Home-to-work trips
STREETLIFE - Nigel Paul C. Villarete (The Freeman) - August 14, 2018 - 12:00am

Part 3 - Trip quality

Why is transport important? Especially the daily home-to-work trips? Because whether you like it or not, it takes time – time which you could have spent more productively. It takes away time which is generally considered as unproductive in nature, lost, and considered wasted (with minutely few exceptions). Thus, the ultimate aim of the transport sector is to reduce and minimize losses. You can’t make it zero unless you know how to teleport!

But another aspect is the quality of transportation. And this is where the “have-nots” lose to the “haves” again, and much worse. Good if we have a car – it’s rare to see a non-airconditioned one nowadays. The rest jockey for seats in cramped 20-seater jeepneys at ambient temperature, meaning as hot as the entire outside space during summer. Car riders enjoy their cool ACs, oftentimes by their lonesome. MMDA states that 70 percent of the vehicles in EDSA have only one passenger – the driver. It’s probably the same in Cebu, unless someone can prove otherwise.

The non-car-riding population’s woes do not end there. In our previous two articles, we illustrated the need for first-mile-last-mile (FMLM) transit needs and transfers, again, often open to the elements, sun or rain. But look at the lines of people waiting for jeepneys every morning in Bulacao or Basak in the south and Talamban in the north. They need to see the approaching rides so you see them occupying the entire outer road. Not only do you have to wait, you literally “fight” to get in first, or you’ll be late. The worst casualties are the women, children, the old, and those with disabilities.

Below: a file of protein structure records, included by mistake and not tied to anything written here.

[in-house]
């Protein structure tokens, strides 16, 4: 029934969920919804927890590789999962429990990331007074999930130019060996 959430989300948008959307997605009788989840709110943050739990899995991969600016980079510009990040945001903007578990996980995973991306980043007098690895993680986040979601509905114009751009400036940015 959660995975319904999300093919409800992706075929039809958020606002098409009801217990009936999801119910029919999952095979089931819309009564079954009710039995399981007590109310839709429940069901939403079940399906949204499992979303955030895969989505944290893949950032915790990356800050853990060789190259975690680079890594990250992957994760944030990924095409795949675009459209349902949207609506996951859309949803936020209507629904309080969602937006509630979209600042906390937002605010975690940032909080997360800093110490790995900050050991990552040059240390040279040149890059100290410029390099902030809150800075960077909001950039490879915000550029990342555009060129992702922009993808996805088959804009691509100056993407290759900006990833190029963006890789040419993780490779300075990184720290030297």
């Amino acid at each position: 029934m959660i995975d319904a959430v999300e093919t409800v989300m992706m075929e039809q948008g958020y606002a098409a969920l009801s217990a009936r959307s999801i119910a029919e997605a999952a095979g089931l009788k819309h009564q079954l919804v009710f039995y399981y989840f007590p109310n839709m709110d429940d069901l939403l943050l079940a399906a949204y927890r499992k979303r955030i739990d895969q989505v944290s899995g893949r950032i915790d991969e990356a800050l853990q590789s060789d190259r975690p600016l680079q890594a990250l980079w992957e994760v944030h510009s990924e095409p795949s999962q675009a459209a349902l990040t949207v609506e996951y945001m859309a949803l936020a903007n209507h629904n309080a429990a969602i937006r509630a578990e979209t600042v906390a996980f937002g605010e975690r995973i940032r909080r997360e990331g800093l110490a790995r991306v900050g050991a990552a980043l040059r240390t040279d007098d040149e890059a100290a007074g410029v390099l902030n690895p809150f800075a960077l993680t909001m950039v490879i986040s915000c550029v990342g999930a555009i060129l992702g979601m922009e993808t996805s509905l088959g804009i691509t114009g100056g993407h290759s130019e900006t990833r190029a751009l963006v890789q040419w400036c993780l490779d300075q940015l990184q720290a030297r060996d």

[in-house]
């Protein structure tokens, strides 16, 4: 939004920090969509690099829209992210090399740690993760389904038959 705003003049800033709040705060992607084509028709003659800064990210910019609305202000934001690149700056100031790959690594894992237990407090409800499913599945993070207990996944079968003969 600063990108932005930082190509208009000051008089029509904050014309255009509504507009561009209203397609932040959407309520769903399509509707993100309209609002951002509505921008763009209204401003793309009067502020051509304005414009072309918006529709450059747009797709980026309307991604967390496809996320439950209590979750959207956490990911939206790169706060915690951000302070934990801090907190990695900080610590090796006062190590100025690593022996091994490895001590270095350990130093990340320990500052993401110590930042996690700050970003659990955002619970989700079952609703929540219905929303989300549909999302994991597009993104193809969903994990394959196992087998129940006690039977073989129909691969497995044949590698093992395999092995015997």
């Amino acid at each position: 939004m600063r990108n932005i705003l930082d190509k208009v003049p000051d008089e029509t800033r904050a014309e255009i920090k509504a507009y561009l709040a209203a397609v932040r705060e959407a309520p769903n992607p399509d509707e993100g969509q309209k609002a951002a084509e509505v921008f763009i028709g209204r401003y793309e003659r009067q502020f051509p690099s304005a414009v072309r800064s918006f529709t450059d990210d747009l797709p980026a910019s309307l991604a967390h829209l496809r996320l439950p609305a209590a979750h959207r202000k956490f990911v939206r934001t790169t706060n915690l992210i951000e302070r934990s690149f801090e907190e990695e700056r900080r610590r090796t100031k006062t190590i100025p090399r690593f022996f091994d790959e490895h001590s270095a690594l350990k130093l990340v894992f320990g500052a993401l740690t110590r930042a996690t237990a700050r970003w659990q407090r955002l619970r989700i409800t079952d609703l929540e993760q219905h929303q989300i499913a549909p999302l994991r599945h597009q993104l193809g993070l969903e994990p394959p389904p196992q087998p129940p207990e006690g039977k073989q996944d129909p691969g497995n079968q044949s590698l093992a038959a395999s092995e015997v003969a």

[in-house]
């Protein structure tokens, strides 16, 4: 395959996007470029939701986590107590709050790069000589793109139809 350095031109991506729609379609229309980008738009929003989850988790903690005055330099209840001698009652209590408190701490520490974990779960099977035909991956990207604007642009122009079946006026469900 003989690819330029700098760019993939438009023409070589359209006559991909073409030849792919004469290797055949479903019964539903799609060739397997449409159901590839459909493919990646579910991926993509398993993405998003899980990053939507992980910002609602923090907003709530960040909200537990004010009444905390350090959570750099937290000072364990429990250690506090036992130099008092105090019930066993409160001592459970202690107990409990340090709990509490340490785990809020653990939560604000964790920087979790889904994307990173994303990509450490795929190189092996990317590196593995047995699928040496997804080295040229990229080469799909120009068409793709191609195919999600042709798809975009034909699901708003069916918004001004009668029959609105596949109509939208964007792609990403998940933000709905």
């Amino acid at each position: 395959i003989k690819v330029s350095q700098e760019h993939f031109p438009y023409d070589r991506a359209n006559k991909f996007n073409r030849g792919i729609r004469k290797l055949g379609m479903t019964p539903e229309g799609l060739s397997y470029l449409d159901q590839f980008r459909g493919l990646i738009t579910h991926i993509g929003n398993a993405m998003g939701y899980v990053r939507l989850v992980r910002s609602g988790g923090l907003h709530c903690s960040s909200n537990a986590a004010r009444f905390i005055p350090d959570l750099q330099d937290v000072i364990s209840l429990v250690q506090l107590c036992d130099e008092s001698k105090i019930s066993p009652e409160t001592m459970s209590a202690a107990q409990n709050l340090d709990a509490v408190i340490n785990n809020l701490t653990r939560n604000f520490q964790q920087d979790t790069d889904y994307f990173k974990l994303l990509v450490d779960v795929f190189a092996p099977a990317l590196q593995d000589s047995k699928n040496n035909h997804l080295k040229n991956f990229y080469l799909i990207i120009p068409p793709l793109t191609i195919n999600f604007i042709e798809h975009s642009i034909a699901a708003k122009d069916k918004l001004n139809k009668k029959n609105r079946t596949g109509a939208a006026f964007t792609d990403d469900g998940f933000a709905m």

It’s actually worse in the current MRT system in Manila. Oh, having a station is better because you’re forced to line up (in getting the ticket and into the platform). But you have to climb three to four flights of stairs! There are some elevators in some stations but these are for passengers with special needs, which oftentimes are abused by the fit. The sad thing is, people get used to the persistently worsening conditions that every deterioration is agonizingly accepted as the new normal.

No one objects to the notion that mass public transit is needed, whether it’s BRT, LRT, monorail, or subway. The conversation should delve on the costs – the cost to the government and the cost to the people, without forgetting that the cost to the government IS a cost to the people, too. But we have to reason on trip quality too, especially on transfers and FMLMs. At the end of the day (literally), each one of us just wants to go home fast and easily, smoothly, and comfortably as possible.

And every detail counts, so let’s analyze each step of the trip, one of the less discussed aspects of which is the boarding and alighting. This will lead us to the matter of transport (or transfer) stations. Here again we see the peculiarity which leads us to the funny statement that a BRT is not a bus! (To be continued)

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